You might not need to start treatment straight away. Your doctor will continue to monitor your PSA levels regularly to see if your PSA rises quickly or stabilises. You might have a scan if your PSA rises quickly.
The choice about whether to have treatment and what treatment to have will depend on:
- the treatment you have already had
- your general health
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What Is A Normal Psa Test Result
There is no specific normal or abnormal level of PSA in the blood. In the past, PSA levels of 4.0 ng/mL and lower were considered normal. However, some individuals with PSA levels below 4.0 ng/mL have prostate cancer and many with higher PSA levels between 4 and 10 ng/mL do not have prostate cancer .
In addition, various factors can cause someones PSA level to fluctuate. For example, the PSA level tends to increase with age, prostate gland size, and inflammation or infection. A recent prostate biopsy will also increase the PSA level, as can or vigorous exercise in the 2 days before testing. Conversely, some drugsincluding finasteride and dutasteride, which are used to treat BPHlower the PSA level.
In general, however, the higher a mans PSA level, the more likely it is that he has prostate cancer.
When To Get Tested
You’ll have your first follow-up PSA test 1 to 3 months after your surgery. You need to wait because some PSA stays in your blood after your prostate is removed. If you wait until it has cleared, that will make an accurate result more likely.
Then you’ll have repeat PSA tests once every 6 to 12 months for about 5 years. If your doctor says chances are high that your cancer will come back, you may need them once every 3 months. If your PSA levels stay normal, you can switch to once-a-year PSA tests. Ask your doctor how often you’ll need a test.
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Psa Levels 5 Years After Radiation Therapy Predict Survival From Prostate Cancer
The level of prostate-specific antigen in the blood of prostate cancer patients five years after radiation treatment can help predict their disease-free survival for the next several years, according to the October 2002 issue of the International Journal of Radiation Oncology, Biology and Physics, the official journal of ASTRO, the American Society for Therapeutic Radiology and Oncology.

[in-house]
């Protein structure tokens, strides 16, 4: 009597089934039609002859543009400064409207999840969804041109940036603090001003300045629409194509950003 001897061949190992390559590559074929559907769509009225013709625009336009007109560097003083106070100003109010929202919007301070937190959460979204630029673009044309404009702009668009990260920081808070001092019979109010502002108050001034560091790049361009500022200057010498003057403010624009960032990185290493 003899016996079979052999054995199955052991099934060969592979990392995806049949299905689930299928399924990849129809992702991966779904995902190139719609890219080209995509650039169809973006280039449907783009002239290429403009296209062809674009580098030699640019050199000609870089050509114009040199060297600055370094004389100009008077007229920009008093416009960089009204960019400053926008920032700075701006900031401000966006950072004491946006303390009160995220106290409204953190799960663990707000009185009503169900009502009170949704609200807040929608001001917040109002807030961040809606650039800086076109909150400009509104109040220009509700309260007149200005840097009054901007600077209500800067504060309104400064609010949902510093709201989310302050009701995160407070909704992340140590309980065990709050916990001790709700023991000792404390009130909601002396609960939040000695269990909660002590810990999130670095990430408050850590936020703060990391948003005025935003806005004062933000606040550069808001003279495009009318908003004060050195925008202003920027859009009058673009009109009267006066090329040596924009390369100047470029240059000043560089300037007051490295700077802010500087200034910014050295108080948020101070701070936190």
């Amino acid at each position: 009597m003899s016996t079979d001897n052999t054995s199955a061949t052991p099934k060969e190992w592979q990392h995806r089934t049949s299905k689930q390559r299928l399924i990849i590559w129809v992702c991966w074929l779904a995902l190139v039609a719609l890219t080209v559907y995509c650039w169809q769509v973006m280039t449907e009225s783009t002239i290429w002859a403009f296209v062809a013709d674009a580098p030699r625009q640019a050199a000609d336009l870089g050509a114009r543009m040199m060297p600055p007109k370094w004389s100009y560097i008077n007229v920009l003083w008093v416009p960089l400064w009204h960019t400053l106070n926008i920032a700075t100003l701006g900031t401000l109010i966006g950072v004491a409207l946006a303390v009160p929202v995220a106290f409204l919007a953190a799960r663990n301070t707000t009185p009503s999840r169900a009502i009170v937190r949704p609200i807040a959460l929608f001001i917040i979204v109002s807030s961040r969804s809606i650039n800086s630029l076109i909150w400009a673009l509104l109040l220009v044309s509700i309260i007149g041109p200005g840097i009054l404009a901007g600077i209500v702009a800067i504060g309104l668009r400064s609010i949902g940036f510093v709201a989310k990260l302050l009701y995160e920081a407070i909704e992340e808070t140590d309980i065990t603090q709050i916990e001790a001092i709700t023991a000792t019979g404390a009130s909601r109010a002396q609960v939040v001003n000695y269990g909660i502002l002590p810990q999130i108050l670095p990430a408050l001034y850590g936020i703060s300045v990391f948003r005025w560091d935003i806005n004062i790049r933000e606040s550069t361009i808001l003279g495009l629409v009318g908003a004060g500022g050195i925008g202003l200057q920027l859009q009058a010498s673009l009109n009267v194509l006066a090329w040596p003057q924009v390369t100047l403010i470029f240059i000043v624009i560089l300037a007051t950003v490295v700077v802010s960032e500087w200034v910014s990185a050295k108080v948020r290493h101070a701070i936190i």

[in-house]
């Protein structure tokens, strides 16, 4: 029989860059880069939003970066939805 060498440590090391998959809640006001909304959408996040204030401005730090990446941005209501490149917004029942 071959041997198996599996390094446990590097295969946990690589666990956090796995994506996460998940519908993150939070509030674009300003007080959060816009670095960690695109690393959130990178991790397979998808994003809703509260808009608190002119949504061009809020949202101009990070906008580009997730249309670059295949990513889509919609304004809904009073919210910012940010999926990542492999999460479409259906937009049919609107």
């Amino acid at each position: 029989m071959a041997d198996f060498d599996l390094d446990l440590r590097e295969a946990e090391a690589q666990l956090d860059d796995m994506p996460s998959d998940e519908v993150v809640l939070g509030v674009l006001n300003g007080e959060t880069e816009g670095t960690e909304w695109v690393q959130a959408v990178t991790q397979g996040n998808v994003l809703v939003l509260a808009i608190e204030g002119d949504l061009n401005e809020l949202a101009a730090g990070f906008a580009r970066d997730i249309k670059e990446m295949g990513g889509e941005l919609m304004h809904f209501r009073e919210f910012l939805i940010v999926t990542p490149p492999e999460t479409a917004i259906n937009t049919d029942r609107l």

Researchers have discovered that patients who maintain very low five-year PSA levels have a very low probability of relapse at 10 years and beyond.
The study identified 328 men treated with external beam radiation therapy to the prostate who were biochemically disease-free five years after treatment. The median follow-up was 7.4 years. The patients were divided into four groups according to their PSA values five years after treatment: PSA less than or equal to 0.5, 0.5 to 1.0, 1.0 to 2.0 and 2.0 to 4.0 ng/mL. PSA progression-free rates were calculated in each subgroup at 10 years after treatment.
Researchers concluded that when PSA levels remain low five years after external beam radiation therapy, the great majority of patients will be biochemically disease-free at 10 years. The hazard rates of biochemical progression in the 6 to 10 years after treatment are low and are comparable to rates seen when prostatectomy is the chosen treatment modality.
What Your Psa Numbers Mean
The PSA test measures the level of prostate-specific antigen in your blood. The lab will report your results in nanograms of PSA per milliliter of blood.
Only the prostate gland releases PSA, so your numbers should drop to almost zero within 4 weeks after your surgery. A test result above 0.2 ng/mL a few months after your procedure could be a sign that your prostate cancer has come back. This is called a biochemical recurrence.
If your number is higher than it should be, it doesn’t mean you definitely have cancer. Results can vary from person to person and from lab to lab. A more accurate way to find out if you have cancer is to test how quickly your PSA levels rise.
A PSA velocity test measures the change in your PSA levels over time. PSA doubling time tests calculate how long it takes for your PSA levels to double. If they rise quickly, it could be a sign of cancer. Knowing how fast yours is rising can help your doctor predict whether your cancer will spread, and if — or when — you’ll need treatment.
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Im Worried About All The Side Effects From Prostate Cancer Medications What Can I Do